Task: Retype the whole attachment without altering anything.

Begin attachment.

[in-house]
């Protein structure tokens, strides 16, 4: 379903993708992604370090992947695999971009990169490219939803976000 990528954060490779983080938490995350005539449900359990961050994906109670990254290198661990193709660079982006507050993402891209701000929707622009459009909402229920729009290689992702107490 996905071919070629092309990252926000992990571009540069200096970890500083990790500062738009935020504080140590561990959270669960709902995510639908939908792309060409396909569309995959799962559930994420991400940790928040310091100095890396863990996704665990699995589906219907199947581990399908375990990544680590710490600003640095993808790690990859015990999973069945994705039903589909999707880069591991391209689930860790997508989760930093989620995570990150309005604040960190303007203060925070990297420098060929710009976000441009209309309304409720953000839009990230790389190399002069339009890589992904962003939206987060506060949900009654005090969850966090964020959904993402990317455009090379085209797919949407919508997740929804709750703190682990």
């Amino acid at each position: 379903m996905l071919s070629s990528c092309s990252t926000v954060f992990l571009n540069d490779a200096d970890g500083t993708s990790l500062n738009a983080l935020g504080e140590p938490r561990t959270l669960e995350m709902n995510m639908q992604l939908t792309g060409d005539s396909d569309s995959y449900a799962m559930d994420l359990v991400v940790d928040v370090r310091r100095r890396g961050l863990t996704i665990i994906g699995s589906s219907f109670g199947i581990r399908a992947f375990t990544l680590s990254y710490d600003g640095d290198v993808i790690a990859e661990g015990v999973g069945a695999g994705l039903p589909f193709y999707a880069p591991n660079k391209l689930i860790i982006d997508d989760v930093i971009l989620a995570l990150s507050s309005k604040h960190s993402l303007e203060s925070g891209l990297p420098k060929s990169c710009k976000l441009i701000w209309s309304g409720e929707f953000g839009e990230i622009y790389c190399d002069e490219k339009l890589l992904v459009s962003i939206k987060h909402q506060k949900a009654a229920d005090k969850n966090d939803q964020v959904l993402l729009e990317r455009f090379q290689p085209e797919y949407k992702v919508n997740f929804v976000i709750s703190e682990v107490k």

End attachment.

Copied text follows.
[in-house]
């Protein structure tokens, strides 16, 4: 379903993708992604370090992947695999971009990169490219939803976000 990528954060490779983080938490995350005539449900359990961050994906109670990254290198661990193709660079982006507050993402891209701000929707622009459009909402229920729009290689992702107490 996905071919070629092309990252926000992990571009540069200096970890500083990790500062738009935020504080140590561990959270669960709902995510639908939908792309060409396909569309995959799962559930994420991400940790928040310091100095890396863990996704665990699995589906219907199947581990399908375990990544680590710490600003640095993808790690990859015990999973069945994705039903589909999707880069591991391209689930860790997508989760930093989620995570990150309005604040960190303007203060925070990297420098060929710009976000441009209309309304409720953000839009990230790389190399002069339009890589992904962003939206987060506060949900009654005090969850966090964020959904993402990317455009090379085209797919949407919508997740929804709750703190682990």
């Amino acid at each position: 379903m996905l071919s070629s990528c092309s990252t926000v954060f992990l571009n540069d490779a200096d970890g500083t993708s990790l500062n738009a983080l935020g504080e140590p938490r561990t959270l669960e995350m709902n995510m639908q992604l939908t792309g060409d005539s396909d569309s995959y449900a799962m559930d994420l359990v991400v940790d928040v370090r310091r100095r890396g961050l863990t996704i665990i994906g699995s589906s219907f109670g199947i581990r399908a992947f375990t990544l680590s990254y710490d600003g640095d290198v993808i790690a990859e661990g015990v999973g069945a695999g994705l039903p589909f193709y999707a880069p591991n660079k391209l689930i860790i982006d997508d989760v930093i971009l989620a995570l990150s507050s309005k604040h960190s993402l303007e203060s925070g891209l990297p420098k060929s990169c710009k976000l441009i701000w209309s309304g409720e929707f953000g839009e990230i622009y790389c190399d002069e490219k339009l890589l992904v459009s962003i939206k987060h909402q506060k949900a009654a229920d005090k969850n966090d939803q964020v959904l993402l729009e990317r455009f090379q290689p085209e797919y949407k992702v919508n997740f929804v976000i709750s703190e682990v107490k």